The law in question would only allow early voting for military service members on the rational that they are subject to deployment without notice. The law did not mandate that election boards provide military voters an opportunity to vote early but instead left it to local election boards. Also, the elections boards could decide to allow early voting for all voters or just military voters. Republicans control the election boards throughout the state so they were voting to allow early voting for military voters in every county but only allowing non-military voters to vote early in Republican counties.
Judge Economus held that taking away early voting for all voters except (possibly) the military voters violated the equal protection clause and ordered early voting restored for all eligible Ohio voters:
From the onset of this litigation, Defendants have pointed to special concerns for the military—concerns all parties share—and the military’s need to maintain additional access to in-person early voting. But for UOCAVA voters, what is left is, potentially, one day: Monday. Defendants have presented no evidence to sustain the inference that in-person early voting on Monday—one day—will burden county boards of elections to the extent that the injury to Plaintiffs is justified. Moreover, Defendants undercut the virtue of their support of military voters by failing to protect any significant measure of UOCAVA voting. Unless a serviceperson is “suddenly deployed” at exactly the right time—enabling in-person voting on Monday—he or she will likely be unable to vote, depending on the local elections board’s “discretion.” That the State cannot justify its interest in foreclosing Ohio voters for one day emphasizes the arbitrary nature of its action.You can read the opinion here.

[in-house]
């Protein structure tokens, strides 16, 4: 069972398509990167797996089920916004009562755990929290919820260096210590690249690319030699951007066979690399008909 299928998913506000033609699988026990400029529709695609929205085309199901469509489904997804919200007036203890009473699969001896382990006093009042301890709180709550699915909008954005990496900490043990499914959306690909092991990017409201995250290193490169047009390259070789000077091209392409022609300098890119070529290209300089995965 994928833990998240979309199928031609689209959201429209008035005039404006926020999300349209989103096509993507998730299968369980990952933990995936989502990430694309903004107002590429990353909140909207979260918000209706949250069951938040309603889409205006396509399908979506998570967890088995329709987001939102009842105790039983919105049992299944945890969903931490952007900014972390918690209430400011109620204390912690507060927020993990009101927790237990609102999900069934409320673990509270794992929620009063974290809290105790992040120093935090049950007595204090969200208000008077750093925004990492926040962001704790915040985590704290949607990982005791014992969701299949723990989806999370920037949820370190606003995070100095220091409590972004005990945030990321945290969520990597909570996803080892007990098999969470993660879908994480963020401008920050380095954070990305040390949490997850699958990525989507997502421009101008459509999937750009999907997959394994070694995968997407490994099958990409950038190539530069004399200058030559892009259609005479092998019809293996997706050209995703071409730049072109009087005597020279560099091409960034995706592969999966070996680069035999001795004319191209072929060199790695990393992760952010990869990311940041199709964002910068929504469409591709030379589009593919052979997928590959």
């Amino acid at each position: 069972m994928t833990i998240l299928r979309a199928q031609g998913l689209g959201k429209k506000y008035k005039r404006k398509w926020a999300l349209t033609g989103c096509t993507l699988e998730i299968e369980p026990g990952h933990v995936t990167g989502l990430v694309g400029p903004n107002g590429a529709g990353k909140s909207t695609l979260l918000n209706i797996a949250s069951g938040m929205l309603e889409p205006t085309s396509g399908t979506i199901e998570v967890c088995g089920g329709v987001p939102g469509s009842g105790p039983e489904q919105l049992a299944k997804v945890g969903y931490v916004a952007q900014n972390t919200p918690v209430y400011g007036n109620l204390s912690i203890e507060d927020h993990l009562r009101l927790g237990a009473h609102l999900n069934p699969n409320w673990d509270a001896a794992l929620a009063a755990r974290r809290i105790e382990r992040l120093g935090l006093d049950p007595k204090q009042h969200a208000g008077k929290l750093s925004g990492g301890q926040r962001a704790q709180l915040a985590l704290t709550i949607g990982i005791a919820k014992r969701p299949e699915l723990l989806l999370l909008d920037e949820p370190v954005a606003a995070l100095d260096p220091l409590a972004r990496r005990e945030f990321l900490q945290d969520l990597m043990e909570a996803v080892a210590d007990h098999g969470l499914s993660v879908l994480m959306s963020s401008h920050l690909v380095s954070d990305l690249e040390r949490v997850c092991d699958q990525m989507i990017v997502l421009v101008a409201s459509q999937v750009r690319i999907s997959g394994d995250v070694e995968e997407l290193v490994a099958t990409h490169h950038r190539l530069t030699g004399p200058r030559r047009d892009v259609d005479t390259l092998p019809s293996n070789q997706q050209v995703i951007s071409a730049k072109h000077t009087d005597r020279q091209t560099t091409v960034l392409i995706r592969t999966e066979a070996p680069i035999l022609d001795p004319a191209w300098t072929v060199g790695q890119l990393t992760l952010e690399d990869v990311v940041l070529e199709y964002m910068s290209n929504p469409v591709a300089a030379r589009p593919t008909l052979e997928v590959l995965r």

Finally, this Court notes that restoring in-person early voting to all Ohio voters through the Monday before Election Day does not deprive UOCAVA voters from early voting. Instead, and more importantly, it places all Ohio voters on equal standing. The only hindrance to UOCAVA early voting is the Secretary of State’s failure to set uniform hours at elections boards during the last three days before Election Day. On balance, the right of Ohio voters to vote in person during the last three days prior to Election Day—a right previously conferred to all voters by the State—outweighs the State’s interest in setting the 6 p.m. Friday deadline. The burden on Ohio voters’ right to participate in the national and statewide election is great, as evidenced by the statistical analysis offered by Plaintiffs and not disputed by Defendants. Moreover, the State fails to articulate a precise, compelling interest in establishing the 6 p.m. Friday deadline as applied to non-UOCAVA voters and has failed to evidence any commitment to the “exception” it rhetorically extended to UOCAVA voters. Therefore, the State’s interests are insufficiently weighty to justify the injury to Plaintiffs. See Anderson v. Celebrezze, 460 U.S. 780, 798 (1983). The issue here is not the right to absentee voting, which, as the Supreme Court has already clarified, is not a “fundamental right.” McDonald v. Bd. of Election Commissioners, 394 U.S. 802, 807 (1969). The issue presented is the State’s redefinition of in-person early voting and the resultant restriction of the right of Ohio voters to cast their votes in person through the Monday before Election Day. This Court stresses that where the State has authorized in-person early voting through the Monday before Election Day for all voters, “the State may not, by later arbitrary and disparate treatment, value one person’s vote over that of another.” Bush v. Gore, 531 U.S. 98, 104-05 (2000). Here, that is precisely what the State has done.